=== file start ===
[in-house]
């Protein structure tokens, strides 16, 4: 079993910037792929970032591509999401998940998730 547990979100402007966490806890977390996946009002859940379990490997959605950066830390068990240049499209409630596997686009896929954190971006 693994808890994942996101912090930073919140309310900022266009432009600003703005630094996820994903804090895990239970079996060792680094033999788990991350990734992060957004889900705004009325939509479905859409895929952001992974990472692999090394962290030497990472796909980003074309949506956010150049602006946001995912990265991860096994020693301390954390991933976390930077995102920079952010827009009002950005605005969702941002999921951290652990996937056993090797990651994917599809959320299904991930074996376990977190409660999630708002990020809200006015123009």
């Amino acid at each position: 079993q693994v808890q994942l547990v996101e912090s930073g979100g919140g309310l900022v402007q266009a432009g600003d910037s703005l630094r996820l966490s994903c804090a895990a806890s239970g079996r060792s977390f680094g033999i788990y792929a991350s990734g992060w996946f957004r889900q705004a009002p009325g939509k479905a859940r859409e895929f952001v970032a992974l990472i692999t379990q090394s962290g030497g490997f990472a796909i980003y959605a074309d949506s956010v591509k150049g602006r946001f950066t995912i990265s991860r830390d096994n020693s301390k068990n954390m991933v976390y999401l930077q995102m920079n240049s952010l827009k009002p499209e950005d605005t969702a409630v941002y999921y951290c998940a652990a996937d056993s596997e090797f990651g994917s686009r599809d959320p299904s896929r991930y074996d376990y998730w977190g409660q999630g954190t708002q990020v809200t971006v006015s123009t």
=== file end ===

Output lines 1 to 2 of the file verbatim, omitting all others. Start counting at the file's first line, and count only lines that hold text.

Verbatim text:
[in-house]
């Protein structure tokens, strides 16, 4: 079993910037792929970032591509999401998940998730 547990979100402007966490806890977390996946009002859940379990490997959605950066830390068990240049499209409630596997686009896929954190971006 693994808890994942996101912090930073919140309310900022266009432009600003703005630094996820994903804090895990239970079996060792680094033999788990991350990734992060957004889900705004009325939509479905859409895929952001992974990472692999090394962290030497990472796909980003074309949506956010150049602006946001995912990265991860096994020693301390954390991933976390930077995102920079952010827009009002950005605005969702941002999921951290652990996937056993090797990651994917599809959320299904991930074996376990977190409660999630708002990020809200006015123009």